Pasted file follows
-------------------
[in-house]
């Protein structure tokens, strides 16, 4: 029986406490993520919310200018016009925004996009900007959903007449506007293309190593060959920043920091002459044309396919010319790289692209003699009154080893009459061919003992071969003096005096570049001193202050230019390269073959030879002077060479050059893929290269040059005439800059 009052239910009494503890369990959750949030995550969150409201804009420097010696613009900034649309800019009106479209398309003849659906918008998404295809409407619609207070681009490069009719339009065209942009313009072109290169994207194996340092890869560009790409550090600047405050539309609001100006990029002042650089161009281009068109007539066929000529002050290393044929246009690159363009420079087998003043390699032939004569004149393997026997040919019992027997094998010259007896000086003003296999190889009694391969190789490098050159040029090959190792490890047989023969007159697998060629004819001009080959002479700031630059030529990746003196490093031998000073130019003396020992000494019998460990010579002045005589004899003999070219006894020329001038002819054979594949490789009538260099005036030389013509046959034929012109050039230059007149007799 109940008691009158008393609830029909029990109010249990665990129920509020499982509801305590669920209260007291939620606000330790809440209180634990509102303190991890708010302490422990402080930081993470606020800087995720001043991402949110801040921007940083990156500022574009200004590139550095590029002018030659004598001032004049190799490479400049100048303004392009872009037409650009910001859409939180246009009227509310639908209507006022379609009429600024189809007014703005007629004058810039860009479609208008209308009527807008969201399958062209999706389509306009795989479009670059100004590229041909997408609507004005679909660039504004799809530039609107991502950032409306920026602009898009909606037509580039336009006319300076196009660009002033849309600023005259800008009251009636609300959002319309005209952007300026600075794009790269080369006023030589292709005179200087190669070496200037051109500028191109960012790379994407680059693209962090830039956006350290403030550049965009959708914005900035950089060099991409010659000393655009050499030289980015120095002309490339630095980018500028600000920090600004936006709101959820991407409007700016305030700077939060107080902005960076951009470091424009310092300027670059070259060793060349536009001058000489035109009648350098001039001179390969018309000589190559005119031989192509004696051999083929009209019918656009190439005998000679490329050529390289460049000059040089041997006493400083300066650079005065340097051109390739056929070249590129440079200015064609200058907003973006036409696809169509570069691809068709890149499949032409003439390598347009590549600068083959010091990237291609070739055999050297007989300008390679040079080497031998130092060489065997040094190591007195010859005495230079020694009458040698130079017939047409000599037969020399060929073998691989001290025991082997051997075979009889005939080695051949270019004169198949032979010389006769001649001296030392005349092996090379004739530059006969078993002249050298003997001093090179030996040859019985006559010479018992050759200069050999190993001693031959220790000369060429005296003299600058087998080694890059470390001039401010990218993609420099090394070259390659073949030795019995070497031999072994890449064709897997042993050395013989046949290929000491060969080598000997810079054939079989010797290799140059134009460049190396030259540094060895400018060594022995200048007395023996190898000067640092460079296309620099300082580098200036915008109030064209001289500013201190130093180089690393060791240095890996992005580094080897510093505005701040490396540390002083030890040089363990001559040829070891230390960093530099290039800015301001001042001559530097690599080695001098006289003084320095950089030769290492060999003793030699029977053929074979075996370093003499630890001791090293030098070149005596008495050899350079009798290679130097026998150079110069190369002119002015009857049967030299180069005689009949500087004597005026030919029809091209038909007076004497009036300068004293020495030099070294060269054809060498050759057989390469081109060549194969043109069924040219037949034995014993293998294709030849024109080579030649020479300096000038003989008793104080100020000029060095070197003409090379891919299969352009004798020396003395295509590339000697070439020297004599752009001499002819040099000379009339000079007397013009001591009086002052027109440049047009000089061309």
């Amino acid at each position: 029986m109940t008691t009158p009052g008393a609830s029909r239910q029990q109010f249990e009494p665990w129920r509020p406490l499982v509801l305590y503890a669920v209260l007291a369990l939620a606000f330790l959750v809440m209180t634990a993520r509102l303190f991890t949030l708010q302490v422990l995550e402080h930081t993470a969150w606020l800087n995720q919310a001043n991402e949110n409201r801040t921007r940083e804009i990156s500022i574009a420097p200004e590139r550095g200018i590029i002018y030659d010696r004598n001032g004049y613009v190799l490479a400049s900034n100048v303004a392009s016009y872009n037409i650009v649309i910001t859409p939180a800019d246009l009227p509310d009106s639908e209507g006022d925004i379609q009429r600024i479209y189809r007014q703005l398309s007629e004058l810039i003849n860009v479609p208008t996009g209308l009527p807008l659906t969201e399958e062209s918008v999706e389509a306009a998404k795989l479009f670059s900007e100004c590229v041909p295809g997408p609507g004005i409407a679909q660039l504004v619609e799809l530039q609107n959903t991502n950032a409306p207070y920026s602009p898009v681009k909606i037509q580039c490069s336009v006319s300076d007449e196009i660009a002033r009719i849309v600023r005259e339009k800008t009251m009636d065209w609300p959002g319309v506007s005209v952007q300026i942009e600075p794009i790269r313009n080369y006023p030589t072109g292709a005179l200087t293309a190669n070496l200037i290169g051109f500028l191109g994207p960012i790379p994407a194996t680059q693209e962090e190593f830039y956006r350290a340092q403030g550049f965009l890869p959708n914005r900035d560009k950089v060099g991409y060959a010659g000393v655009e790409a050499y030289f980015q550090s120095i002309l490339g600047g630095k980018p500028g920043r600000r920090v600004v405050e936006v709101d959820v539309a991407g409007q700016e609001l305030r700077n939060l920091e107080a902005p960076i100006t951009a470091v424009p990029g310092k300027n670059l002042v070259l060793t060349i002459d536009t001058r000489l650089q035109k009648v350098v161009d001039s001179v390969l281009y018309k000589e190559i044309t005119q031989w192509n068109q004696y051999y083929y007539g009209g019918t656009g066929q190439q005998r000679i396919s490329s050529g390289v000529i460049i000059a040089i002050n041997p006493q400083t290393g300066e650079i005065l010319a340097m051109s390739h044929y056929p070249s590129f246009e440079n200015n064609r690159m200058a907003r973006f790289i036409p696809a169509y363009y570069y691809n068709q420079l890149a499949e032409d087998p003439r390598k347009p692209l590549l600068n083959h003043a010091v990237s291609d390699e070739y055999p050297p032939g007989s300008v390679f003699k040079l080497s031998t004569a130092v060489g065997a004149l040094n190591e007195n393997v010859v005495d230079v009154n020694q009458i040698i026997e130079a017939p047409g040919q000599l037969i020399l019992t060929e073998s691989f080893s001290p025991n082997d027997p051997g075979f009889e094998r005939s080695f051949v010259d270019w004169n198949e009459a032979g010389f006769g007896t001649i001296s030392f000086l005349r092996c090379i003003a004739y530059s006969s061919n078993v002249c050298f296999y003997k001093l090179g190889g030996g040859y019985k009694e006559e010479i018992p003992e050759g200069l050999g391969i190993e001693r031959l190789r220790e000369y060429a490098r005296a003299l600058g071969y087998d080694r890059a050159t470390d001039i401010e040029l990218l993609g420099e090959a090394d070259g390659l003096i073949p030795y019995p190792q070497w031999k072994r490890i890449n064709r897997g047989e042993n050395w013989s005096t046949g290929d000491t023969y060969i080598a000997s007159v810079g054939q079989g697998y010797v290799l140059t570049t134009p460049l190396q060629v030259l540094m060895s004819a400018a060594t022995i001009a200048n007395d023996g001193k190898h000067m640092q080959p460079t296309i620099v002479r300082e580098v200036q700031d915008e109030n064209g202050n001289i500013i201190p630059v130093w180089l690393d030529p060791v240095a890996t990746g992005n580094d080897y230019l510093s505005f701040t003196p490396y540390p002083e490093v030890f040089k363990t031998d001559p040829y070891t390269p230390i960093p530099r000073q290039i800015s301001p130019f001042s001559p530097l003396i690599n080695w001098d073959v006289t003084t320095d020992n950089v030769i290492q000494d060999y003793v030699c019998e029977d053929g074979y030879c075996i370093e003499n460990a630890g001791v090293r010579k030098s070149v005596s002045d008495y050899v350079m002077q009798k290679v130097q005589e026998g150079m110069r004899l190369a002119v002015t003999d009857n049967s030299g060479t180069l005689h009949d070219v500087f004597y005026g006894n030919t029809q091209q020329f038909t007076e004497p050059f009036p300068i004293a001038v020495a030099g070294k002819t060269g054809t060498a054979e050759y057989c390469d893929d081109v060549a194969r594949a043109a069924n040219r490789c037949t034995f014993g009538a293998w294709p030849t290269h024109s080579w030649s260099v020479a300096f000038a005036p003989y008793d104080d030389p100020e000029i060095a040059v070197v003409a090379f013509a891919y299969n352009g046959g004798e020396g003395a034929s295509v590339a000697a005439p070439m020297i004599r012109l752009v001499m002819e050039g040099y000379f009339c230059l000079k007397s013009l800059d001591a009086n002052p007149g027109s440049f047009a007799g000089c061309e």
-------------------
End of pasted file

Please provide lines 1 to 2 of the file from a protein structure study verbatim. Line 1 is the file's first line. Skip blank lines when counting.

[in-house]
């Protein structure tokens, strides 16, 4: 029986406490993520919310200018016009925004996009900007959903007449506007293309190593060959920043920091002459044309396919010319790289692209003699009154080893009459061919003992071969003096005096570049001193202050230019390269073959030879002077060479050059893929290269040059005439800059 009052239910009494503890369990959750949030995550969150409201804009420097010696613009900034649309800019009106479209398309003849659906918008998404295809409407619609207070681009490069009719339009065209942009313009072109290169994207194996340092890869560009790409550090600047405050539309609001100006990029002042650089161009281009068109007539066929000529002050290393044929246009690159363009420079087998003043390699032939004569004149393997026997040919019992027997094998010259007896000086003003296999190889009694391969190789490098050159040029090959190792490890047989023969007159697998060629004819001009080959002479700031630059030529990746003196490093031998000073130019003396020992000494019998460990010579002045005589004899003999070219006894020329001038002819054979594949490789009538260099005036030389013509046959034929012109050039230059007149007799 109940008691009158008393609830029909029990109010249990665990129920509020499982509801305590669920209260007291939620606000330790809440209180634990509102303190991890708010302490422990402080930081993470606020800087995720001043991402949110801040921007940083990156500022574009200004590139550095590029002018030659004598001032004049190799490479400049100048303004392009872009037409650009910001859409939180246009009227509310639908209507006022379609009429600024189809007014703005007629004058810039860009479609208008209308009527807008969201399958062209999706389509306009795989479009670059100004590229041909997408609507004005679909660039504004799809530039609107991502950032409306920026602009898009909606037509580039336009006319300076196009660009002033849309600023005259800008009251009636609300959002319309005209952007300026600075794009790269080369006023030589292709005179200087190669070496200037051109500028191109960012790379994407680059693209962090830039956006350290403030550049965009959708914005900035950089060099991409010659000393655009050499030289980015120095002309490339630095980018500028600000920090600004936006709101959820991407409007700016305030700077939060107080902005960076951009470091424009310092300027670059070259060793060349536009001058000489035109009648350098001039001179390969018309000589190559005119031989192509004696051999083929009209019918656009190439005998000679490329050529390289460049000059040089041997006493400083300066650079005065340097051109390739056929070249590129440079200015064609200058907003973006036409696809169509570069691809068709890149499949032409003439390598347009590549600068083959010091990237291609070739055999050297007989300008390679040079080497031998130092060489065997040094190591007195010859005495230079020694009458040698130079017939047409000599037969020399060929073998691989001290025991082997051997075979009889005939080695051949270019004169198949032979010389006769001649001296030392005349092996090379004739530059006969078993002249050298003997001093090179030996040859019985006559010479018992050759200069050999190993001693031959220790000369060429005296003299600058087998080694890059470390001039401010990218993609420099090394070259390659073949030795019995070497031999072994890449064709897997042993050395013989046949290929000491060969080598000997810079054939079989010797290799140059134009460049190396030259540094060895400018060594022995200048007395023996190898000067640092460079296309620099300082580098200036915008109030064209001289500013201190130093180089690393060791240095890996992005580094080897510093505005701040490396540390002083030890040089363990001559040829070891230390960093530099290039800015301001001042001559530097690599080695001098006289003084320095950089030769290492060999003793030699029977053929074979075996370093003499630890001791090293030098070149005596008495050899350079009798290679130097026998150079110069190369002119002015009857049967030299180069005689009949500087004597005026030919029809091209038909007076004497009036300068004293020495030099070294060269054809060498050759057989390469081109060549194969043109069924040219037949034995014993293998294709030849024109080579030649020479300096000038003989008793104080100020000029060095070197003409090379891919299969352009004798020396003395295509590339000697070439020297004599752009001499002819040099000379009339000079007397013009001591009086002052027109440049047009000089061309």